- the Met Police hackney carriage office imposes draconian standards on cabs for roadworthiness and condition, to the point that even being dirty could cause them to be grounded until washed. Minicabs are not so tightly regulated
- cabbies, once they have responded to a hail, have a legal obligation to accept any fare which is within a 6 mile radius of Charing Cross, however inconvenient for them. Minicabs are under no such obligations
- cabbies don't make enough money to be able to bung 250 big ones the way of the Tory party and so buy donor kebabs for two at No 10

posted by Paul M [308 posts]
18th April 2012 - 14:33

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Paul M wrote:
Why do they get this privilege? Their emissions (or some of them, as many modern cabs are actually fairly clean) is not a reason for denying them - that should be addressed but by other means.

I can think of a few reasons:

- there are 24,000 black cabs, and over 65,000 licensed minicabs. With those as well, there would no longer be any point in having bus lanes at all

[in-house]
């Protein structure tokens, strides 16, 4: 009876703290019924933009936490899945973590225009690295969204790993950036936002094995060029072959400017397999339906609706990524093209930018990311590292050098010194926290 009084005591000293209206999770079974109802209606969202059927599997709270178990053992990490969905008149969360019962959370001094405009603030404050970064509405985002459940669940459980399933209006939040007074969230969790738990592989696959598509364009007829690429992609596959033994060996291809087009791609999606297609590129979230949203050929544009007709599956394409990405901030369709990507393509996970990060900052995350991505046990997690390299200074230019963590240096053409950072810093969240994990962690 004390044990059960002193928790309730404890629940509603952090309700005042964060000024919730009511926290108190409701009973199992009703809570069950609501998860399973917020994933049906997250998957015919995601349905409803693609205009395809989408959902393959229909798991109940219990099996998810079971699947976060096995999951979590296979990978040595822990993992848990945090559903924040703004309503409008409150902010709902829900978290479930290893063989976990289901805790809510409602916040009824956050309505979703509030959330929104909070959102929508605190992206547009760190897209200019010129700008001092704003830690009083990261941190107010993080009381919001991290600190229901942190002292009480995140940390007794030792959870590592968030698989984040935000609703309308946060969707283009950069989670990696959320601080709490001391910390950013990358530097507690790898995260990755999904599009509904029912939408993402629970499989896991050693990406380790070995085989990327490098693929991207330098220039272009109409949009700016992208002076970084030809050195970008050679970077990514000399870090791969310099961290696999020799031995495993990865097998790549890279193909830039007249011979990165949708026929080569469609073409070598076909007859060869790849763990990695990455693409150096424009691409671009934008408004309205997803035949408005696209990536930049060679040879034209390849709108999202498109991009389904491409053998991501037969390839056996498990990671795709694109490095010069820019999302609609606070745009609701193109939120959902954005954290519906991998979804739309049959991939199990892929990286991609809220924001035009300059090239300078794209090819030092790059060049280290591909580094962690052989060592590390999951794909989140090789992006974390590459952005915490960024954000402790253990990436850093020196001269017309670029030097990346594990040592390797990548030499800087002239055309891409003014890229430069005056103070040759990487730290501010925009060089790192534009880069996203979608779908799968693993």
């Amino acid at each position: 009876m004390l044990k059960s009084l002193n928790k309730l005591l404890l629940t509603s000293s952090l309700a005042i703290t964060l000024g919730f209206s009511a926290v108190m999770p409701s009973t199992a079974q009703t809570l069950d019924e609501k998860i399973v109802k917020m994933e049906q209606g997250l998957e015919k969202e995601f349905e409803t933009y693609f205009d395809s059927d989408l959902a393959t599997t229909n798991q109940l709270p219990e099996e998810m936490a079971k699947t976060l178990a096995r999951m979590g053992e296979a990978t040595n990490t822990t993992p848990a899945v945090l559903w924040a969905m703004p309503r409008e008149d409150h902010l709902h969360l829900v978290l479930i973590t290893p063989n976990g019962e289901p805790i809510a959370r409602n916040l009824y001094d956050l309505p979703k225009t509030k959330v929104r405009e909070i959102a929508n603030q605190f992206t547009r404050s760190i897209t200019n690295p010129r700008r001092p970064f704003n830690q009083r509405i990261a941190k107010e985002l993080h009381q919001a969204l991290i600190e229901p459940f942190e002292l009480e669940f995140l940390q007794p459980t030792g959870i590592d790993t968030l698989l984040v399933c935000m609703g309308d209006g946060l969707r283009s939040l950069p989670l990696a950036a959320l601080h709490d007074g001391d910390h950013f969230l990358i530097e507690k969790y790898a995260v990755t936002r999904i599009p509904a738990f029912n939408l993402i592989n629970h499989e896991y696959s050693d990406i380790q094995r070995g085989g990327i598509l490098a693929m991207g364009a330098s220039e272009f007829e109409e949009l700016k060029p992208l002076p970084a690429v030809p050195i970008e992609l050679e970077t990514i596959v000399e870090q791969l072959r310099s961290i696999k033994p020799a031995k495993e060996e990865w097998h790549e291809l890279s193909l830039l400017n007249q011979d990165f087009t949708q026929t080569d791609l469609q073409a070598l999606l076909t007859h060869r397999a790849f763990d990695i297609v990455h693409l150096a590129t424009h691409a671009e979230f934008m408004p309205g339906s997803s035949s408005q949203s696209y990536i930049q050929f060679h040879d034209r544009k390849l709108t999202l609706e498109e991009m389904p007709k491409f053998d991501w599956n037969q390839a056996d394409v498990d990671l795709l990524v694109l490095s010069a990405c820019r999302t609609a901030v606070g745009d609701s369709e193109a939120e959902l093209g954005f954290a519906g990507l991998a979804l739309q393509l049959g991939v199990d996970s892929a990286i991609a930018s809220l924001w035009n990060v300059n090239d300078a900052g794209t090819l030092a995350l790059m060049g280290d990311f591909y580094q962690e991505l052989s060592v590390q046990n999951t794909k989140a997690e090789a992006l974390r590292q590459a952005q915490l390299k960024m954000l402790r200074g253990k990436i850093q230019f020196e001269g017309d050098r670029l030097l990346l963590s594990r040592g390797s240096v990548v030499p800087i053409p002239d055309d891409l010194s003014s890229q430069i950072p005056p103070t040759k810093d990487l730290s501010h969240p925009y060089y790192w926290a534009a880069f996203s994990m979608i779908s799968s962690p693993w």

- cabbies have to undetake a course and an exam called the "Knowledge". Minicabs drivers do not
- cabbies are subject to enhanced criminal records checks. Minicab drivers are not
- only cabbies are permitted to "ply for hire" ie accept fares flagged on the street. If the bus lane issue discriminates against minicabs, then logically so does this, and minicab drivers should be able to ply for hire
- the Met Police hackney carriage office imposes draconian standards on cabs for roadworthiness and condition, to the point that even being dirty could cause them to be grounded until washed. Minicabs are not so tightly regulated
- cabbies, once they have responded to a hail, have a legal obligation to accept any fare which is within a 6 mile radius of Charing Cross, however inconvenient for them. Minicabs are under no such obligations
- cabbies don't make enough money to be able to bung 250 big ones the way of the Tory party and so buy donor kebabs for two at No 10

All good points, Paul M.